shops, banks. $269,000. 210 Haverkos. See it Sun-
day, Aug. 5 from 1 to 4 pm. Yvonne Higgins,
Wagner Realty. 720-3879.


WESTBAY POINT & MOORINGS Updated 2BR/2BA CONDO Enjoy beautiful Gulf views from
2BR/2BA turnkey furnished condo in very pri- your living room in your new Island getaway. This
vate tropical setting. Fully enclosed and air con- unit is tastefully furnished and the complex has
ditioned lanai with view of heated pool and peek many amenities including clubhouse, pool and
of the bay. Priced to sell at $260,000. Call Dick tennis courts. $399,000. Call Quentin Talbert
Maher or Dave Jones at 778-4800. 778-4800 or 704-9680. MLS#74843


KEY ROYALE Beautifully maintained 3BR/2BA
canal home with boat dock, new ceramic tile
and carpet steps to golf course. This one won't
last long at $439,000. Call Lynn Hostetler at
778-4800 or 720-5876.


TOTALLY RENOVATED 2BR/2BA duplex minutes
to the beach. New carpet and tile, two screened
porches and covered parking. Excellent investment
opportunity at only $149,900. Call Jane Grossman or
Nicole Skaggs at 778-4800 or 795-5704.


GREAT INVESTMENT CONDO Tastefully furnished 2BR/2BA, ten minutes to the beach.
Excellent rental history. $79,900. Call Lynn Hostetler at 778-4800.
OPPORTUNITY KNOCKS Established ice cream and penny candy store in busy Anna Maria
Island Plaza. Business is completely turnkey. $39,900. Call Jane Grossman or Nicole Skaggs at
778-4800 or 795-5704.

CALOEFUIO e 3OAOAL





5201 ulf 6've-Holm esIBeah, lL34217 .8027.5


The Village at Holmes Beach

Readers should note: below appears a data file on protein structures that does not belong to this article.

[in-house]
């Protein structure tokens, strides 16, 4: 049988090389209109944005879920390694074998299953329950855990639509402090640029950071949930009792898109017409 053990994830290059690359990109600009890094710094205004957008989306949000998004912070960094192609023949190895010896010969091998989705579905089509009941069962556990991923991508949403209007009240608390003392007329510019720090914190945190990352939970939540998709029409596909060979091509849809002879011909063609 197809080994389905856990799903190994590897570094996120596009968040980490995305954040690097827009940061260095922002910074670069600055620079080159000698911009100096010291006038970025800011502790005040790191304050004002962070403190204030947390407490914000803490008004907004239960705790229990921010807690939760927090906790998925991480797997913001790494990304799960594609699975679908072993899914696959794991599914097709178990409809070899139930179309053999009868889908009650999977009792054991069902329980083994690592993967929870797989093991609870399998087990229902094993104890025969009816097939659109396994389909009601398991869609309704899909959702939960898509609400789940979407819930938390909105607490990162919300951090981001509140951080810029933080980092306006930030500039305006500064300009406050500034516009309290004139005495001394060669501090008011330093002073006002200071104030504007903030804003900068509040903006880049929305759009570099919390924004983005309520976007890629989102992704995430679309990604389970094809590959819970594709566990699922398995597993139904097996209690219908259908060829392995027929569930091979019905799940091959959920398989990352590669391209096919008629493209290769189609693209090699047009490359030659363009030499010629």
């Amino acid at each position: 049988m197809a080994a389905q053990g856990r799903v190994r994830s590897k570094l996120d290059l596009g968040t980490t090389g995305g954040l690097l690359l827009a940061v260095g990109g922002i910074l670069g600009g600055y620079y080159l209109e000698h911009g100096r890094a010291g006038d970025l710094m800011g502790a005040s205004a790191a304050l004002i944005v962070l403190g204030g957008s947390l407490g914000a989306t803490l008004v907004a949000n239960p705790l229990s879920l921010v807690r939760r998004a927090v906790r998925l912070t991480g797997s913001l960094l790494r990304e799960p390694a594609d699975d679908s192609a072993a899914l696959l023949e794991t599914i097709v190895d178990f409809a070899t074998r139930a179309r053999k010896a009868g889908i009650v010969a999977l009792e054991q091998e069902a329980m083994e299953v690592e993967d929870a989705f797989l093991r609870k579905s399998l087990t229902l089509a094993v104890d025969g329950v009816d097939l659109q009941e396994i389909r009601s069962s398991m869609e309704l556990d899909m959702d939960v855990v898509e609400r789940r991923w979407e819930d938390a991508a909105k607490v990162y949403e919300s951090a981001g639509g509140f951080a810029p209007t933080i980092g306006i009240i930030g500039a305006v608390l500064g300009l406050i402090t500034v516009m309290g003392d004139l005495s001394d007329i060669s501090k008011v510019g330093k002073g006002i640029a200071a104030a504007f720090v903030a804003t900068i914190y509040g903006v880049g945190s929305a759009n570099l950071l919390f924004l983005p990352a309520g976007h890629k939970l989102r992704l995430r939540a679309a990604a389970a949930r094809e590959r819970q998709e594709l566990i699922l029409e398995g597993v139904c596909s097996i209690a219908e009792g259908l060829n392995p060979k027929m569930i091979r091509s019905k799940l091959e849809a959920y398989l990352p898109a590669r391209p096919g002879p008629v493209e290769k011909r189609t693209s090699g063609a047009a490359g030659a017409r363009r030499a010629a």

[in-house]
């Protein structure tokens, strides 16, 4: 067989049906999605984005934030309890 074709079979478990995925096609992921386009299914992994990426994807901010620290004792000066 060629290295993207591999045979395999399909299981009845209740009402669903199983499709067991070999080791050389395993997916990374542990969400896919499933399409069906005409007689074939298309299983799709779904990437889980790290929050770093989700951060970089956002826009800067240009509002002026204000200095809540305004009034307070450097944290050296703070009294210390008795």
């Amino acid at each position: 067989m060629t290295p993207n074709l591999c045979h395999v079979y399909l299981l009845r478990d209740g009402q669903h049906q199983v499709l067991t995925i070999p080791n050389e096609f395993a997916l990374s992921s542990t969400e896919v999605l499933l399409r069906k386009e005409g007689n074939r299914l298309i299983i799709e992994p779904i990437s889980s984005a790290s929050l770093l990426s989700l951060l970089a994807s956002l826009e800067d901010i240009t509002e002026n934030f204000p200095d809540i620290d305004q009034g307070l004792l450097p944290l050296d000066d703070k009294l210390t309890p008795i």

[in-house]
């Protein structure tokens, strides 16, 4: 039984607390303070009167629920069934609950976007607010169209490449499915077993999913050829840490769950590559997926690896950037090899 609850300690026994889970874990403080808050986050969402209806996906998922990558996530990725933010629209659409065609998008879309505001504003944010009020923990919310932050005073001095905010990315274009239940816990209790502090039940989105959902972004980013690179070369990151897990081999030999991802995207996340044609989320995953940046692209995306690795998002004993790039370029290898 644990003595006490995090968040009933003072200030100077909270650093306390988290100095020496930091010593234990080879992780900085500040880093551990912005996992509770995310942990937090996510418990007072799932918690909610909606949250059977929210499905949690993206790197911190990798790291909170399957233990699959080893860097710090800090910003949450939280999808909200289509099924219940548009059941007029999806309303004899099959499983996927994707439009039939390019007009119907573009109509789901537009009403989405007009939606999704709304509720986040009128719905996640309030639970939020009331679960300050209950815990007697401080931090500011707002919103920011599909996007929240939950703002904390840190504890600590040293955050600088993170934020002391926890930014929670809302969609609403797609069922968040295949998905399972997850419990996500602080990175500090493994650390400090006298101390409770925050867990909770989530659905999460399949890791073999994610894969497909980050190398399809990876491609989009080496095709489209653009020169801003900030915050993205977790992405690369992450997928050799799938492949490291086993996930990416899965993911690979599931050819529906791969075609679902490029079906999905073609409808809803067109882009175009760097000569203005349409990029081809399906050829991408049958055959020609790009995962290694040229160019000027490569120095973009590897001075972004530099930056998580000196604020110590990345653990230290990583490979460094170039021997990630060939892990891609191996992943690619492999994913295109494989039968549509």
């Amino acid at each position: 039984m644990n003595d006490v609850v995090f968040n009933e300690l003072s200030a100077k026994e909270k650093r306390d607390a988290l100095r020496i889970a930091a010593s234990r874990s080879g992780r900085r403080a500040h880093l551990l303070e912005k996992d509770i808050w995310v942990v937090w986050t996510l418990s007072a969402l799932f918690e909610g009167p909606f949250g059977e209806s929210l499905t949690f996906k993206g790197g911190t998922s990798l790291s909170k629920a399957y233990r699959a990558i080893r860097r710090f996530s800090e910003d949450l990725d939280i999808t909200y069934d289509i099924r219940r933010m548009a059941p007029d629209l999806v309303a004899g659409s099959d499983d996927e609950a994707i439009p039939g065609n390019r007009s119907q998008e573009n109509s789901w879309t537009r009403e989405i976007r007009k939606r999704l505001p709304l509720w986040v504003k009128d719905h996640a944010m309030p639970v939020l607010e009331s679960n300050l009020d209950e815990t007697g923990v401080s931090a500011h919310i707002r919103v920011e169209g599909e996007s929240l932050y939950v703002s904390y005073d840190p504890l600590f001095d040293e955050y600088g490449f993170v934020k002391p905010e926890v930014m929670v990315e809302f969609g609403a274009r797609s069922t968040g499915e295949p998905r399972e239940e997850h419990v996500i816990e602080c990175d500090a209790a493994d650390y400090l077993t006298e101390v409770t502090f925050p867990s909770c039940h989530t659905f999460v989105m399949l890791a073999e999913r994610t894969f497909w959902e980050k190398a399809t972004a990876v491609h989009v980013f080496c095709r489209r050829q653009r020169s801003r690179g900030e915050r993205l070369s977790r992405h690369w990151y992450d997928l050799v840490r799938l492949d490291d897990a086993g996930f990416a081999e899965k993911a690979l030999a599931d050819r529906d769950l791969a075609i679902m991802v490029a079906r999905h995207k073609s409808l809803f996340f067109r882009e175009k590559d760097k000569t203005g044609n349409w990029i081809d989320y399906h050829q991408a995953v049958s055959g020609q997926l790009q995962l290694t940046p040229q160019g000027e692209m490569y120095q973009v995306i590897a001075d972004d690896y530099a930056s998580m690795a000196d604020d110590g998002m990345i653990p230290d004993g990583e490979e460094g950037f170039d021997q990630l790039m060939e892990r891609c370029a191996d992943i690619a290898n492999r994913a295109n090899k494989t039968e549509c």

Six SEPTEMBER/OCTOBER COMPLETION!

Nine Luxury Condo Townhouses
* 3 Bedroom/2 Bath /C


* 1,700 sq.ft. Livin
* Heated Pool
* Large Private Ga
* Elevator Availabl
* Steps to Beach/Sl
* Starting at $370,(

Planning & Design

AA0002335
AA0002335


g Area


rage
le
hopping
000


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Developer:
The Village at Holmes Beach Development, LLC. General Contractor
Visit us at: www.aboutthevillages.com IjF ike r
Information: Jon Tipton, 941-779-9464 CGC012070


I I


- C FRAN MAXON REAL ESTATE Inc.
SALES RENTALS PROPERTY MANAGEMENT
9701 Gulf Drive PO Box 717 Anna Maria, FL 34216
E*, l7C (941)778-2307. www.franmaxonrealestate.com Mi
Attention Realtors!
Need a change? If so, then come join our team! We are looking for
experienced sales associates for our busy office. Give me a call,
Stephanie Bell at 778-4942. All inquiries are confidential.

VACATION RENTALS
Call for our color brochure 800 306-9666
or visit us at www.franmaxonrealestate.com
Bradenton Ironwood Condo. Pool, golf, clubhouse, furnished.
Annual $850/month; six-month seasonal $1300/month.







THE ISLANDER U AUGUST 1, 2001 U PAGE 27


NATURAL PAIRS
by Patrick Berry / Edited by Will Shortz


Across
1 San Antonio brewer
6 Home of El Greco
12 Broad bean
16 Catch
19 Togo.toGodot
20 Departed without
ceremony?
21 Mosque bigwig
22 Clamor
23 Order at a Vegas
pizzeria?
25 Not absolute
27 Two Oscar winners for
best acting?
28 "Star Wars" knight